As I was hanging out with my one-year-old niece on Saturday afternoon, surrounded by a pool of abandoned toys, books and snacks, there was only one thing she was interested in - no prizes for guessing. Yep, my phone.
No matter how much I tried to distract her with books, cuddly toys and even a new toy car, and no matter how well I tried to hide my phone, her determination was unwavering. And being the textbook rule-bending aunt that I am, I gave in.
Laughing to myself as she mimicked my thumb actions and broke her way into my phone, it struck me how naturally everything came to her. Just like instinct. Or you could even say, a second language.
It made me think about what impact such an early interaction with technology could have on her future.
Will her generation navigate their way to 'genius' status?
Perhaps 'masters of innovation', introducing us to technological concepts we don't yet have the bandwidth to comprehend?
With limitless information at their fingertips and an early understanding of logic, language and image association, we might be wrong to keep demonising device use by toddlers.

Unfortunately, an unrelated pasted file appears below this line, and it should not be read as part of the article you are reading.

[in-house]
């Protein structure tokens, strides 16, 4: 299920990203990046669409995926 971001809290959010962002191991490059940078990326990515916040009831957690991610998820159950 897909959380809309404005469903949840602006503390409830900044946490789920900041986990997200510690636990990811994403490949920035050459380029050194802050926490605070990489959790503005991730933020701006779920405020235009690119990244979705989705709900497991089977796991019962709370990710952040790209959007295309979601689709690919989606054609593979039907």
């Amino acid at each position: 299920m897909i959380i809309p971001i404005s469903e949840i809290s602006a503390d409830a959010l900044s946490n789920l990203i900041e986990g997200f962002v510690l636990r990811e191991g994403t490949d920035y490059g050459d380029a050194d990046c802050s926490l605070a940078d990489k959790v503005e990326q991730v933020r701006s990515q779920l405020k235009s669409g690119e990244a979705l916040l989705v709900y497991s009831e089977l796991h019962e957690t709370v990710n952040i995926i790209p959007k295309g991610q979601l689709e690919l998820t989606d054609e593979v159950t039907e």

Heather Kirkorian, University of Wisconsin suggested that screens hold potential for toddlers, and that “kids interacting with the screen get better much faster, make fewer mistakes and learn faster.”
However, the trick is to guide them with the right calibre of apps and interactive tools.
While I’d consider myself a digital native, my niece's generation's cognitive development is taking place alongside a hugely progressive technological revolution. One in which they can navigate their way around a device before they can form a sentence. I remember a time before phones, but for my niece, it will be inherent. She’ll never know what it was to have to use a pay phone or wait to see someone in the flesh before speaking face-to-face.
There is no evidence to suggest that screen time is detrimental to young toddlers. But this kind of early and intuitive interaction is unprecedented. Toddlers today are incredibly savvy and curious.
If we look at how millennials have disrupted how we buy, sell, and communicate today, we can only imagine what this new generation of nomads will bring to our future.
Children under five years old have an uncanny knack of knowing how to master new technology. From smart phones to tablet computers and game consoles, it is not unusual to see toddlers intuitively swiping screens and confidently pressing buttons. Even if parents enjoy the momentary peace that comes with handing a small child a gadget to play with, parents secretly worry that this screen time is damaging their brains. But it appears that screens can be beneficial to learning - and the more interactive the experience the better.